Hedrick Smith, Pulitzer Prize-winning former New York Times reporter and editor and Emmy award-winning producer/correspondent, has established himself over 50 years as one of America’s most distinguished journalists. He has shown unusual verstality as a print reporter, documentary producer, author and lecturer. His current book, Who Stole the American Dream? is a national bestseller, hailed by reviewers for brilliant analsysis of political and economic trends over four decacdes. As an outgrowth of the book, Mr. Smith has created an informational website on reform issues, reclaimtheamericndream.org.
In 26 years with The New York Times, Mr. Smith covered Martin Luther King Jr and the civil rights struggle, the Vietnam War in Saigon, the Middle East conflict from Cairo, the Cold War from both Moscow and Washington, and six American presidents and their administrations. In 1971, as chief diplomatic correspondent, he was a member of the Pulitzer Prize-winning team that produced the Pentagon Papers series. In 1974, he won the Pulitzer Prize for International Reporting from Russia and Eastern Europe.
His book The Russians, based on his years as New York Times Moscow Bureau Chief from 1971-74, was a No. 1 American best-seller. It has been translated into 16 languages and widely used in university courses. His next book, The Power Game: How Washington Works, was another major best-seller. It became bedside reading for President Clinton and a bible for newly elected members of Congress and their staffs.
For PBS since 1989, Hedrick Smith has created 26 prime-time specials and mini-series on such varied topics as terrorism, Wall Street, Soviet perestroika,Wal-Mart, Enron, tax evasion, educational reform, health care, the environment, jazz greats Duke Ellington and Dave Brubeck, and Washington’s power game.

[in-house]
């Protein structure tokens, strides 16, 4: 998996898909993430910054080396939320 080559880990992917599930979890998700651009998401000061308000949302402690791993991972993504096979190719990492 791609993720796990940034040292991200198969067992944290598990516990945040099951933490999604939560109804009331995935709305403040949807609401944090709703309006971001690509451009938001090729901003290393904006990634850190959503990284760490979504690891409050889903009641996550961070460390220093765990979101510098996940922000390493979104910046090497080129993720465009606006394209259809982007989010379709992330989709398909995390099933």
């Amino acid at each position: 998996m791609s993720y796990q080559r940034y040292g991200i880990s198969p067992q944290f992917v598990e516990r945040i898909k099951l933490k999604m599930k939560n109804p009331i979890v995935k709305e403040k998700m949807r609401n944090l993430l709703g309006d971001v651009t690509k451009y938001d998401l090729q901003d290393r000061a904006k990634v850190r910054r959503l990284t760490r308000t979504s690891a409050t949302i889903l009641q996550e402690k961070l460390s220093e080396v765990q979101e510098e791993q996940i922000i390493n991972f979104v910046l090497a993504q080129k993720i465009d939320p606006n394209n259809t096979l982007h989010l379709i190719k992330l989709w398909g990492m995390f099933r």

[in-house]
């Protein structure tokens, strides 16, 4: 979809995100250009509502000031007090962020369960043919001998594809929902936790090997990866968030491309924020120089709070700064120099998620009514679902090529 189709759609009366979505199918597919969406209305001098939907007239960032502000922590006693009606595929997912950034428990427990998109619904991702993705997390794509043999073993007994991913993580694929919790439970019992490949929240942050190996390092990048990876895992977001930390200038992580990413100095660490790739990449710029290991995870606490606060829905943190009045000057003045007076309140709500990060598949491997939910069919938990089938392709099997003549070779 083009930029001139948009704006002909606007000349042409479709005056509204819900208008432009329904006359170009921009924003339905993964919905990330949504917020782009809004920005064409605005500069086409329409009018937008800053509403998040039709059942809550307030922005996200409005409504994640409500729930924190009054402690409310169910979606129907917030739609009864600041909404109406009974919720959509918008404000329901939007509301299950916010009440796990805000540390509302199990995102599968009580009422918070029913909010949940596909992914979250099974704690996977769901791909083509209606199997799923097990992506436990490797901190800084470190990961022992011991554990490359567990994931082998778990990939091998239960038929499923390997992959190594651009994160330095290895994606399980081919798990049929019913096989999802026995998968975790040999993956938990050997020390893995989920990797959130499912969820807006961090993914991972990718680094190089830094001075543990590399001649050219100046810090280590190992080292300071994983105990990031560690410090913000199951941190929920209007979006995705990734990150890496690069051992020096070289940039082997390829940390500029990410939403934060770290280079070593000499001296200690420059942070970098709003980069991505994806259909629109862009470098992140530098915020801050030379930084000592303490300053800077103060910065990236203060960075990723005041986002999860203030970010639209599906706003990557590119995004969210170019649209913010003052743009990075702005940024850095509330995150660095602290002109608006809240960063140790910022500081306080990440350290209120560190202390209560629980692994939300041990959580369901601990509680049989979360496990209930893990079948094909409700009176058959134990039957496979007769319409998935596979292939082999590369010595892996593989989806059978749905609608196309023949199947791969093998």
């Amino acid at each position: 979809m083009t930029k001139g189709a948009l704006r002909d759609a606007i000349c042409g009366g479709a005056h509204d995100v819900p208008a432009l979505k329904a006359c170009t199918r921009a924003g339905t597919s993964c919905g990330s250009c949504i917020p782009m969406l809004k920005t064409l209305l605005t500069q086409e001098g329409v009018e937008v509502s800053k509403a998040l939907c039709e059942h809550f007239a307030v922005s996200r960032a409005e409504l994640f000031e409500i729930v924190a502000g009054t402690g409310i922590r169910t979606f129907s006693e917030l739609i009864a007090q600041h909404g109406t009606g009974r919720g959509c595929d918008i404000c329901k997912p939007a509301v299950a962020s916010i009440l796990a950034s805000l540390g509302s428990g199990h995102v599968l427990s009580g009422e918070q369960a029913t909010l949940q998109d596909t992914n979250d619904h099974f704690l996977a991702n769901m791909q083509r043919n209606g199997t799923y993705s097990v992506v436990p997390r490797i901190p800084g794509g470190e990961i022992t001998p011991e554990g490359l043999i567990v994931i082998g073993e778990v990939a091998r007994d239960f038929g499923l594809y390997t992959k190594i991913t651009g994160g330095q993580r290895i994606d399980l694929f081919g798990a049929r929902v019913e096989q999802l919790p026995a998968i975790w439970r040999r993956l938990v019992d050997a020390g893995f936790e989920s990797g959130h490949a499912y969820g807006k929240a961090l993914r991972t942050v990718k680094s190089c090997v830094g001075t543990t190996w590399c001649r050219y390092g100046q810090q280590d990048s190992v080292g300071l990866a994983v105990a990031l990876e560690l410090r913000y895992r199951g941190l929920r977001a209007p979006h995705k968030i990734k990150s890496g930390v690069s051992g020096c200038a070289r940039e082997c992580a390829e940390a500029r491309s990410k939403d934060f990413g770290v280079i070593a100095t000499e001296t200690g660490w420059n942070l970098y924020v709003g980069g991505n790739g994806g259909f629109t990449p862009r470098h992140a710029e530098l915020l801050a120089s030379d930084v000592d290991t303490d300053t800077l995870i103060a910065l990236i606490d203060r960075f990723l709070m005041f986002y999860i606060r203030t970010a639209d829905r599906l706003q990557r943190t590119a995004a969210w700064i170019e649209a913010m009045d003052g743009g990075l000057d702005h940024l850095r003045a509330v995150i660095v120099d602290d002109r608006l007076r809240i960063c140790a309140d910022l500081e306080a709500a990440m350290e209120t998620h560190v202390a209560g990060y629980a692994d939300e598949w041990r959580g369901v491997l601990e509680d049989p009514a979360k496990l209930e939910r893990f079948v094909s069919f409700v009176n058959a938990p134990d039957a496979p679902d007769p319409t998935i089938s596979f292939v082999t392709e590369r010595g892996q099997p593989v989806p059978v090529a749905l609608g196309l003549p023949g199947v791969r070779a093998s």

Mr. Smith’s documentary work has won television’s major awards. Two of his Frontline programs, The Wall Street Fix and Can You Afford to Retire? won Emmies and two others, Critical Condition and Tax Me If You Can were nominated. Twice he has won or shared the Columbia-Dupont Gold Baton, or grand prize, for the year’s best public affairs program on U.S. television – for Inside Gorbachev’s USSR in 1990, and for Inside the Terror Network in 2002. Along with the George Polk, George Peabody and Sidney Hillman awards for reportorial excellence, his programs have won two national public service awards fro journalism’s sigma Delta Chi.
One distinctive feature of Hedrick Smith’s television productions is his focus not just on examining systemic problems in modern America but on seeking solutions, which was the title of his mini-series on teen violence and hate crime, used by the Justice Department and members of Congress. His PBS reports have probed the costs and causes of poor health care, failures in education, the collapse of traditional pensions and the flaws of 401k plans, and the modern burdens of working couples juggling work and family. He couples his analysis with vivid grass roots success stories, giving audiences hope through concrete examples of how others have overcome obstacles.